“The Asphalt get us rough”: Flow state in Outdoor Adventure Sports

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Recently the researchers of the group Lucas C. Carneiro, Bruno C. Castro, and Gabriel M. Faria developed a study about the flow phenomenon in sailing and mountaineering practitioners. The flow is known when we feel immersed in a task, present, fully connected. The researchers went to verify how it occurs in outdoor adventure sports. Among the 292 answers received it was possible to realize some aspect of the meaning of outdoor activity in the lives of practitioners.

I strongly believe that intense experiences make us spiritually stronger. Connection with nature makes us more sensitive, and we become human again. The asphalt gets us rough.

– Participant statament

The experience of putting yourself to the test in a natural environment, such as practicing sailing or mountaineering, involves tension, risk. This tension is discussed by psychology in Viktor Frankl’s logotherapy, for whom the human being, instead of avoiding tension, seeks it. The author also points out: “it is clear that it is not about crushing man with a gigantic tension. What he needs is a healthy, dosed tension” which sport, as a human phenomenon, tends to create (Frankl, 2014, p. 70). This tension can be provided with purpose which makes us “spiritually stronger”.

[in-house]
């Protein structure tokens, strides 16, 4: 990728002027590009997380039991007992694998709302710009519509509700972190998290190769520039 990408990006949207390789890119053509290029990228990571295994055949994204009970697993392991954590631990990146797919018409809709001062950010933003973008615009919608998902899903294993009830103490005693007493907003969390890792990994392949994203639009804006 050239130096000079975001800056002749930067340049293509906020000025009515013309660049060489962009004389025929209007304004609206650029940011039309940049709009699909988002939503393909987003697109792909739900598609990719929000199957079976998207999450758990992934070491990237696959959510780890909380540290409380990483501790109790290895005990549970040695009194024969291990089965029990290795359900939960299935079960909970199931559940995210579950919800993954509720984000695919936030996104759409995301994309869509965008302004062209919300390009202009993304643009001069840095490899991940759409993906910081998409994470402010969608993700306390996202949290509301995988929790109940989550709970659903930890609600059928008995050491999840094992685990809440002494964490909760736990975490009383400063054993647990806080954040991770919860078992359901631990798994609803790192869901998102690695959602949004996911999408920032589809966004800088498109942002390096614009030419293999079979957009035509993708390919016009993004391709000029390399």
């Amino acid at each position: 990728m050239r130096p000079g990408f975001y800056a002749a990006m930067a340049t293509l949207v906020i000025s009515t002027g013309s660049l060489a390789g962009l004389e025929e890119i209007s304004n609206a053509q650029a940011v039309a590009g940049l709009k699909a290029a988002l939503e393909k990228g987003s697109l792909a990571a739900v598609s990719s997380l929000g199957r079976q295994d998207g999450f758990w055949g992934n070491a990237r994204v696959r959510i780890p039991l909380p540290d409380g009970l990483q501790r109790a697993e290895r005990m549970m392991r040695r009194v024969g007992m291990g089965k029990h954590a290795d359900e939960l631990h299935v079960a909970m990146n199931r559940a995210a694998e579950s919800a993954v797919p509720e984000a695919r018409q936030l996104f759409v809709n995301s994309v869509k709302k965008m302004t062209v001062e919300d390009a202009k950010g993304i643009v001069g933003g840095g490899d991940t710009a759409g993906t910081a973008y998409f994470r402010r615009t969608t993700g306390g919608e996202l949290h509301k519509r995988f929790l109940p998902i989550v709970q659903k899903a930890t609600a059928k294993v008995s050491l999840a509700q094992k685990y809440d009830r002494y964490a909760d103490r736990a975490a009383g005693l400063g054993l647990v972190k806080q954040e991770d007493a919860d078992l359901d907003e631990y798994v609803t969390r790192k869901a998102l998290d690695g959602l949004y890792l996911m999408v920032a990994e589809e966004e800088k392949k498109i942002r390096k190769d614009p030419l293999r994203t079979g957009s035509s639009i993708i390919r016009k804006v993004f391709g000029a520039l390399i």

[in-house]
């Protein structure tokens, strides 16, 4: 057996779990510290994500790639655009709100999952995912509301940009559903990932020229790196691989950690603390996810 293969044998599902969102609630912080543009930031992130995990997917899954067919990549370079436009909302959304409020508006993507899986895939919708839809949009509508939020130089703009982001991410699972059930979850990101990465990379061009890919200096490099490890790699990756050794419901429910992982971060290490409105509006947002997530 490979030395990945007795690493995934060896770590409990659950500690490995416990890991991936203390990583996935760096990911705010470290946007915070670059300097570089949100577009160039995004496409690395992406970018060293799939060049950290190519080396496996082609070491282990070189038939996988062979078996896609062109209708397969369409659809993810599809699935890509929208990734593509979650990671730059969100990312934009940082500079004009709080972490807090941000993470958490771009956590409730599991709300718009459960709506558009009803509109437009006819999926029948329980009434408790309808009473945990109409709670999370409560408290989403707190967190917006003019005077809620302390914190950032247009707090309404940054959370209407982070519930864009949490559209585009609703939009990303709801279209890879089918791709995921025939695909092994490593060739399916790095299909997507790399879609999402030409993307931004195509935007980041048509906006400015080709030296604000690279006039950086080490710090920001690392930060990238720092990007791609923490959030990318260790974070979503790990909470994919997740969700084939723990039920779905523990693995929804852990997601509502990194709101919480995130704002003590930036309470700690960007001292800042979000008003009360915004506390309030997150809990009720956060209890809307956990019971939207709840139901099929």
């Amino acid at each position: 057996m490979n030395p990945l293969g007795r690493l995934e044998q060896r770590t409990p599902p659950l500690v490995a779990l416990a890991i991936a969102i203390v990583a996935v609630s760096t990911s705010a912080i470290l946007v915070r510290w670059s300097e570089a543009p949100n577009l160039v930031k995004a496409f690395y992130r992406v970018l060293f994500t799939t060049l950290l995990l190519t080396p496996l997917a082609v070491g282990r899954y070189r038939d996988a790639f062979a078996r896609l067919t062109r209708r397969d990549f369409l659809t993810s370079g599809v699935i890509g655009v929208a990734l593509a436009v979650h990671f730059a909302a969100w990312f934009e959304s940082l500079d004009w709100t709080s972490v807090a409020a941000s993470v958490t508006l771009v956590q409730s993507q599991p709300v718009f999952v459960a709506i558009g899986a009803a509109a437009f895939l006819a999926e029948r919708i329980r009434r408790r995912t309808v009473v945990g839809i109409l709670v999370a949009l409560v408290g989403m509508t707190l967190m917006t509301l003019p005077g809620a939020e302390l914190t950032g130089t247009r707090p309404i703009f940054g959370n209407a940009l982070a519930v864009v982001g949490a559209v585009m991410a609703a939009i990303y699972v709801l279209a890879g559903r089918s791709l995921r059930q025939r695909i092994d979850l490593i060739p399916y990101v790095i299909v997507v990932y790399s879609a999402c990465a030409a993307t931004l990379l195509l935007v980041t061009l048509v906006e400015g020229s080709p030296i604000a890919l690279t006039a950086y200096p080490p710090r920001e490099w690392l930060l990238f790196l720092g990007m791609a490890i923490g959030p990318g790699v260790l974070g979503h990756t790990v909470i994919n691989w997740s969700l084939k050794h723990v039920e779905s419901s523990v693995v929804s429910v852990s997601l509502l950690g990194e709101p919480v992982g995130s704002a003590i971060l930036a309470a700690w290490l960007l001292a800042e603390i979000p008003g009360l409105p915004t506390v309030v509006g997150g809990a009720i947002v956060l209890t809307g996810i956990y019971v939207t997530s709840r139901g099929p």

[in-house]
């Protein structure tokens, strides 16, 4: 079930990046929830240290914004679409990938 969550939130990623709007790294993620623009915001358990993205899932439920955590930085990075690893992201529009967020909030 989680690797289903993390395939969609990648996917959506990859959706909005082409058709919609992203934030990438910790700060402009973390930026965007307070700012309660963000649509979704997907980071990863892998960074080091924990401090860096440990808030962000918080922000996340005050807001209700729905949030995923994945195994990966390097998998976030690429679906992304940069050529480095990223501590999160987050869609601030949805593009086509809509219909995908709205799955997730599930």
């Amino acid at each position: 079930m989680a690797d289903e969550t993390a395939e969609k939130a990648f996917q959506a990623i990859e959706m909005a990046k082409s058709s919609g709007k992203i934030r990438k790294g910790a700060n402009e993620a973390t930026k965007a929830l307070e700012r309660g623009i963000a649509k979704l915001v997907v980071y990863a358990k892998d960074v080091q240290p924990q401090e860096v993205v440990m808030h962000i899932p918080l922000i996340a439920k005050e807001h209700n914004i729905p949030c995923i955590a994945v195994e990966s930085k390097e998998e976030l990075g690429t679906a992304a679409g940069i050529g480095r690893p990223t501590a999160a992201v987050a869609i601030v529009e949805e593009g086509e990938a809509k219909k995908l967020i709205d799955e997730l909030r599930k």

However, a fine balance is needed. The individual should feel challenged while having some control of the situation. It is in the right measure between chaos and order that learning takes place most intensely (Peterson, 1999). Seen from this perspective, the flow state tends to occur when we enter unknown territory (chaos), with the learning already acquired integral to the known space (order). A significant engagement is experienced when the mediation between these two forces is done correctly, that is, when one has some control of the situation but, at the same time, is challenged.

It is in this sense that “Connection with nature makes us more sensitive, and we become human again” and the “asphalt gets us rough“. When someone is in the growing space, engaged in flow, balancing order and chaos, the tendency is to grow spiritually and become more sensitive. Whereas, if the individual lets himself be dominated by an excessive order, represented in the account by the word “asphalt”, he gets rough.

References:

CSIKSZENTMIHALYI, M. Finding Flow: The Psychology of Engagement with Everyday Life. Nova York: Basic Books, 2020.

PETERSON, Jordan B. Maps of meaning: The architecture of belief. Psychology Press, 1999.

FRANKL, Viktor E. The will to meaning: Foundations and applications of logotherapy. Penguin, 2014.

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